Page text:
I peeled off the top piece of tape and stuck it onto the right side of the shield. Then I went in with my beloved carving needle and lightly poked through the tape to mark the corners.
Next I connect the holes with a pencil and use the resulting outline as a guide for trimming. I cut in several steps, just like we did for the first notch. After filing the edges flat, we’re done!
Until now, we’ve only modified thin pieces of plastic (1.0-1.2mm at most), but what about thicker parts? How do we go about cutting through tough chunks of plastic? Fortunately, it’s easy; albeit a little more time-consuming.
This leg part will be a pain to pierce through with a hobby knife or cutter, so we’ll need to approach it differently.
First I drew the shape of the indent directly on the part and then scribed it as a panel line. After that, I drilled a few holes with a 1.0mm pin vice, keeping a safe distance from the scribed recess.
Only now I switch to the cutter, and I use it to join the dots; a few light passes will suffice. I take my time and do it gently because I don’t want to scratch the part or cut my finger. You don’t need to go all the way through the plastic, at one point you’ll be able to push the unwanted area down with your thumb and get rid of it.
After that, it’s all a matter of clearing the excess plastic with a hobby knife and a good precision file as we did for the other parts. The panel line we scribed earlier works as an outline so you know where to stop.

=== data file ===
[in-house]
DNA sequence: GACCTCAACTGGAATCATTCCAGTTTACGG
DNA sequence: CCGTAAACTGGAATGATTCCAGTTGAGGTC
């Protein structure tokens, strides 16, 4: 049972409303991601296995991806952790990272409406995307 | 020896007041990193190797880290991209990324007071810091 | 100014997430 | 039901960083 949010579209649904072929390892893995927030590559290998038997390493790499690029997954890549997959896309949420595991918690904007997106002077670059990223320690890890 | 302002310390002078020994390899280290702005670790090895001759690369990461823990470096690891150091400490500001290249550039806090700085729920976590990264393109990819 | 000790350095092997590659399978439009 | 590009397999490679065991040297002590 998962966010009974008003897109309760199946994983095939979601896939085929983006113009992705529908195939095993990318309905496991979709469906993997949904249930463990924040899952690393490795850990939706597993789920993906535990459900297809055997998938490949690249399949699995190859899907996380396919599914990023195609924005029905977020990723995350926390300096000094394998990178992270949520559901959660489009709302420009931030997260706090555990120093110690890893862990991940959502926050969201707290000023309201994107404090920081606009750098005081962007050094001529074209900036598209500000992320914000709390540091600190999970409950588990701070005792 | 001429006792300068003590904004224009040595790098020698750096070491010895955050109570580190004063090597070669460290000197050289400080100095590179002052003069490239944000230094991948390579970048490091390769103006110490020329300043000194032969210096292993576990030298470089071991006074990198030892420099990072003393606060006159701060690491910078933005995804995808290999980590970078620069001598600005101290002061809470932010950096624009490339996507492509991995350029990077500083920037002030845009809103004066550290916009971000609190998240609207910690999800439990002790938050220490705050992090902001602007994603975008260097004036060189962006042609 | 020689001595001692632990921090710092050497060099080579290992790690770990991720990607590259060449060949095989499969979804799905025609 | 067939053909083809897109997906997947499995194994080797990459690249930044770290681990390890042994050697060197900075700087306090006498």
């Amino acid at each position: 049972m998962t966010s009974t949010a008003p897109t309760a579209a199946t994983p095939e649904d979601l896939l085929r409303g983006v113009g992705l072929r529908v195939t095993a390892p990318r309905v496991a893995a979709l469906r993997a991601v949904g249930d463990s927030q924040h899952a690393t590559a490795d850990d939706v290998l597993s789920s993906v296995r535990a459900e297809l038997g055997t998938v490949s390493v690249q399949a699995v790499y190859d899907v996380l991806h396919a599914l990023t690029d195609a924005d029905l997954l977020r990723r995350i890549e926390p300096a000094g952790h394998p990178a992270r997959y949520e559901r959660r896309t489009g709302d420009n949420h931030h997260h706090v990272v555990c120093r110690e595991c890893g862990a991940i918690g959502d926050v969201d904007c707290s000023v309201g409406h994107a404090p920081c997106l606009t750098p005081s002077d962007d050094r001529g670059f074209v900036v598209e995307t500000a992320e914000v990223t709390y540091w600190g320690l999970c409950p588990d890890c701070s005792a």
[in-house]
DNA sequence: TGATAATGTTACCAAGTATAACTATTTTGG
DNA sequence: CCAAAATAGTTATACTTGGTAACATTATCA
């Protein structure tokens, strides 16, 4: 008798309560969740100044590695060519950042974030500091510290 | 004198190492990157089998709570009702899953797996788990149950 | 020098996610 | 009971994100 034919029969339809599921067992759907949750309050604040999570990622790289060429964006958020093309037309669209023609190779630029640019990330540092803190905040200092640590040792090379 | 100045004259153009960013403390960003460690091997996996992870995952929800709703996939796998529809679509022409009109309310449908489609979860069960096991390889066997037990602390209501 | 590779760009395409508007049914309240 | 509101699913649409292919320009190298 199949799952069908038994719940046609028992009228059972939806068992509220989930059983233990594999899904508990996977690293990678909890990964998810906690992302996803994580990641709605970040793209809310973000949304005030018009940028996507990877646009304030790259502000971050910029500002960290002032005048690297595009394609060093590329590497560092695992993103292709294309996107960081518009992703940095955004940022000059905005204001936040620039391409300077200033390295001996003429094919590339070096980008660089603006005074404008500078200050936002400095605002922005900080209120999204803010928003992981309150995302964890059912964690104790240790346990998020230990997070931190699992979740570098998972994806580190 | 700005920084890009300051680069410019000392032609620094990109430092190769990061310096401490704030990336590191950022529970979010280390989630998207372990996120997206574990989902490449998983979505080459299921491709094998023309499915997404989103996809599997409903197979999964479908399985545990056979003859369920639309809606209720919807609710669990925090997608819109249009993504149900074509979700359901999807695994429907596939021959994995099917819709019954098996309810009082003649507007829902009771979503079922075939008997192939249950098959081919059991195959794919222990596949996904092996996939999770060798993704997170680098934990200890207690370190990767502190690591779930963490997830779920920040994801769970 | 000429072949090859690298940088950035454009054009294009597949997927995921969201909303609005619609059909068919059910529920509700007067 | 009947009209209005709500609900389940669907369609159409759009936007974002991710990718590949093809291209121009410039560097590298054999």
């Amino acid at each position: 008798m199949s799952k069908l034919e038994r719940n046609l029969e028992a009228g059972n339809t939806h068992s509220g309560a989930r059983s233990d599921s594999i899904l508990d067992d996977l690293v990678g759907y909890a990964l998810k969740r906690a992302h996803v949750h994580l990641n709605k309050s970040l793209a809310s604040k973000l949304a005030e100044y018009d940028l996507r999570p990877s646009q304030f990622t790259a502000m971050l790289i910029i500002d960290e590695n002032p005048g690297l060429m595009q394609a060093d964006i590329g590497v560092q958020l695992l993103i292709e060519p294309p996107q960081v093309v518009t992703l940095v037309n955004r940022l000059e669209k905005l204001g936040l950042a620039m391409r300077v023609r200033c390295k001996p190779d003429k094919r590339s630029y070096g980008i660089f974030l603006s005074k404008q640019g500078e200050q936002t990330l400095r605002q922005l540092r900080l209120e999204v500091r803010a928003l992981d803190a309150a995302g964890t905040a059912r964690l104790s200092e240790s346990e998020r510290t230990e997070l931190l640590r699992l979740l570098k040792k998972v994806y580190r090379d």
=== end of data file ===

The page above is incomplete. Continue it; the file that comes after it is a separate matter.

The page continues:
This technique might be familiar to you if you remember the derelict house we scratchbuilt for the Galbaldy Beta diorama.
Adding detail underneath the armor
All this armor trimming adds plenty of visual interest to the model, but we can further exploit it by placing extra detail on underlying parts that are now exposed by the little cuts we’ve made.
Here’s a good example. Once I made a notch on the inside of the thighs, I took it apart and glued pieces of different scratchbuilding materials onto the inner frame. For these particular parts, I used styrene sheets of two different thicknesses and a couple of 1.0mm styrene rods. It’s a pretty enjoyable and straightforward process; just make sure the greeblies you use are the appropriate size. If the parts stick out too much, they may hinder reassembly.
I’ll be adding more detail to these parts in the future, but for now, that is all! I hope you found this tutorial informative and you apply these tips to your Gunpla projects.
However, if you don’t feel ready to cut out pieces of plastic from your models, I suggest you start slow. Try this technique on leftover parts first to get the hang of it, and when you feel comfortable enough with the hobby knife and file, start experimenting with your kits.
It’s a hobby, and as such, it shouldn’t feel discouraging. Go at your own pace and enjoy the process. Happy modeling!